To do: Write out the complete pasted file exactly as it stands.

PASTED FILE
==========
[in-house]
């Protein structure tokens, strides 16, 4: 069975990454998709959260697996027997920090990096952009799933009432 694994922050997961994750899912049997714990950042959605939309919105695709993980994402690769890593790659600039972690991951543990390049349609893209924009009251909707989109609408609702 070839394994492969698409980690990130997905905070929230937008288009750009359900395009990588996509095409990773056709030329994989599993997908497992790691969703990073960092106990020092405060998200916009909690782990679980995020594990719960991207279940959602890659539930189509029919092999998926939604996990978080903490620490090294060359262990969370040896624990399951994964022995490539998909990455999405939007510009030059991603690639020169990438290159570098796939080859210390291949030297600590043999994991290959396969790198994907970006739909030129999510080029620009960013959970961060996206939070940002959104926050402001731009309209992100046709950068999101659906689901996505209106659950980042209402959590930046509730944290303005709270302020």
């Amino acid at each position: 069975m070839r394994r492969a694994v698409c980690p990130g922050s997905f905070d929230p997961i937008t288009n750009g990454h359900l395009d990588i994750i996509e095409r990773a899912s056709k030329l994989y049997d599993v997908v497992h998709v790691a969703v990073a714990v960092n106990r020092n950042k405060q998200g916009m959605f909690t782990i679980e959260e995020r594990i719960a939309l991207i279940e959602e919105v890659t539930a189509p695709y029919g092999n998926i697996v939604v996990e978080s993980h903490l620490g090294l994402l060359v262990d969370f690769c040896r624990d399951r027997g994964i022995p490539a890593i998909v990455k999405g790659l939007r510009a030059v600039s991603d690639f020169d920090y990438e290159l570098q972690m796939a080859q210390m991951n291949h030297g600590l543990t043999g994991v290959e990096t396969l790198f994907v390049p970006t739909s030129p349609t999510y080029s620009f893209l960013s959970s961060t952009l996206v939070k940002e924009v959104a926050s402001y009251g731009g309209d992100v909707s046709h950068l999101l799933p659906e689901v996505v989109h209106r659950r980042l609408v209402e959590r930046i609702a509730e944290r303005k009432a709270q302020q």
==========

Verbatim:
[in-house]
């Protein structure tokens, strides 16, 4: 069975990454998709959260697996027997920090990096952009799933009432 694994922050997961994750899912049997714990950042959605939309919105695709993980994402690769890593790659600039972690991951543990390049349609893209924009009251909707989109609408609702 070839394994492969698409980690990130997905905070929230937008288009750009359900395009990588996509095409990773056709030329994989599993997908497992790691969703990073960092106990020092405060998200916009909690782990679980995020594990719960991207279940959602890659539930189509029919092999998926939604996990978080903490620490090294060359262990969370040896624990399951994964022995490539998909990455999405939007510009030059991603690639020169990438290159570098796939080859210390291949030297600590043999994991290959396969790198994907970006739909030129999510080029620009960013959970961060996206939070940002959104926050402001731009309209992100046709950068999101659906689901996505209106659950980042209402959590930046509730944290303005709270302020």
């Amino acid at each position: 069975m070839r394994r492969a694994v698409c980690p990130g922050s997905f905070d929230p997961i937008t288009n750009g990454h359900l395009d990588i994750i996509e095409r990773a899912s056709k030329l994989y049997d599993v997908v497992h998709v790691a969703v990073a714990v960092n106990r020092n950042k405060q998200g916009m959605f909690t782990i679980e959260e995020r594990i719960a939309l991207i279940e959602e919105v890659t539930a189509p695709y029919g092999n998926i697996v939604v996990e978080s993980h903490l620490g090294l994402l060359v262990d969370f690769c040896r624990d399951r027997g994964i022995p490539a890593i998909v990455k999405g790659l939007r510009a030059v600039s991603d690639f020169d920090y990438e290159l570098q972690m796939a080859q210390m991951n291949h030297g600590l543990t043999g994991v290959e990096t396969l790198f994907v390049p970006t739909s030129p349609t999510y080029s620009f893209l960013s959970s961060t952009l996206v939070k940002e924009v959104a926050s402001y009251g731009g309209d992100v909707s046709h950068l999101l799933p659906e689901v996505v989109h209106r659950r980042l609408v209402e959590r930046i609702a509730e944290r303005k009432a709270q302020q």